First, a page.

Jehovah Witnesses

I had some visitors yesterday morning, and I was happy to see them. We had a good, long chat. They weren’t intending to stay long. They just wanted to share an encouraging verse from the Bible with me. The passage was Psalm 37:10-11:

For yet a little while and the wicked shall be no more.Indeed, you will look diligently for his place, but it shall be no more.
But the meek shall inherit the earth, and shall delight themselves in the abundance of peace.

I asked how people might know whether they were ‘wicked’ or ‘meek’, in terms of this passage. I told them that from my reading of the Bible, no one except the Lord Jesus Christ falls into the category of ‘meek’. Everyone else has earned, by their attitudes and behaviours, the description of ‘wicked’.

If I remember correctly, my new friends told me that Jesus’ atoning sacrifice deals with our past sin if we are baptised, and Jehovah then gives us the tools to avoid destruction at the end of this age; bible study, doing his will and witnessing. I was also told that no one could know whether they were saved until the judgement of the last day.

For my part, I said that unless Jesus does everything to the rescue a person from sin and death, then no one can be rescued. Unless a person is reborn by the Holy Spirit (I know that JWs believe that only 144000 can be born again), people like us will have no interest or liking for our Creator. The life, death and rising again of Jesus is both most necessary and is also all that is necessary to reconcile us to God. We are simply to trust  Jesus: who the Bible says he is, what the Bible says he did, and what the Bible says these things mean. This sort of faith is just as much a gift from the God as the work of Jesus on the cross. The Saviour of the world has left nothing to chance. You can know you are (have been) saved when you trust yourself to Jesus.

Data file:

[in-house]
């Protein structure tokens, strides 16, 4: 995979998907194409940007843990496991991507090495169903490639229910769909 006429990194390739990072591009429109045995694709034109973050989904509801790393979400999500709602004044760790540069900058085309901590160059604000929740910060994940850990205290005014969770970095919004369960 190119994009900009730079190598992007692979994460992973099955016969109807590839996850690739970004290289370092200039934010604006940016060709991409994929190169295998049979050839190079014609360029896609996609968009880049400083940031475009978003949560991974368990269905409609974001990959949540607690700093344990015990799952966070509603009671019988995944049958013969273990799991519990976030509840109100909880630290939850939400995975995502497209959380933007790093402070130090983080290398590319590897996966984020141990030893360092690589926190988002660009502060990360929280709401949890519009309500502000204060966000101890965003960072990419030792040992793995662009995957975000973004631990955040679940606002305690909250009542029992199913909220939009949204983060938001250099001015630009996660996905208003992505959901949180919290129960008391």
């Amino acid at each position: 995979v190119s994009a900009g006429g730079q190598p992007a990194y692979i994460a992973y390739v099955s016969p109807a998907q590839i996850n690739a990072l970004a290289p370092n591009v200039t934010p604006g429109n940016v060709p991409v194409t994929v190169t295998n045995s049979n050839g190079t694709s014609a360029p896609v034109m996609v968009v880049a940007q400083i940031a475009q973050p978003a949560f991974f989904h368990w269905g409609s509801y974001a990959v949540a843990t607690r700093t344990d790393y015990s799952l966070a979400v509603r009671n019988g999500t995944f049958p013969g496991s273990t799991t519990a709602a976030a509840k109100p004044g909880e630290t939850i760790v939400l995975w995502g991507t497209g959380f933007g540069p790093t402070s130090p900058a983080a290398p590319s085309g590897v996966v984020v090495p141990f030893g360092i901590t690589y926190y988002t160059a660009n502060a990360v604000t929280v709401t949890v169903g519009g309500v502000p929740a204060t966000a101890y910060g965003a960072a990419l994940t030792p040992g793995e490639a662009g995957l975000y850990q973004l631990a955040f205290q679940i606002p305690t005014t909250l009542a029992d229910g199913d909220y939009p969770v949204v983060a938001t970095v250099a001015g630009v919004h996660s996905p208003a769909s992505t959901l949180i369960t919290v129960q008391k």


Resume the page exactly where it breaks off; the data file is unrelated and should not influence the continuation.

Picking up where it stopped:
They asked about those who do trust in Jehovah for a time and then stop. My answer was that some people, who never really trusted Jesus but were attracted by an ‘idea’ of Jesus for a time, do come and go. But Jesus said that He is the good shepherd who lays his life down for his sheep (his people) and no one can take them from his hand. Those who are really his, the ones whom the Father had given Jesus, these shall be saved because Jesus came for them.

They said that God gives us free will to make a choice, like Adam had a choice. I said that before Adam sinned, he could freely choose to continue as a loving creature of God, or he could freely choose to rebel and make war with his creator. He chose to make war. After that point, he and his children (except for the intervention of Jesus) always will choose to make war. This choice they make freely as they have no desire to do otherwise. This is why Jesus had to act for his people before they had any love for him — while they were still his enemies. This also is why a mighty work of regeneration (re-birth) is necessary to bring a person to trust Jesus.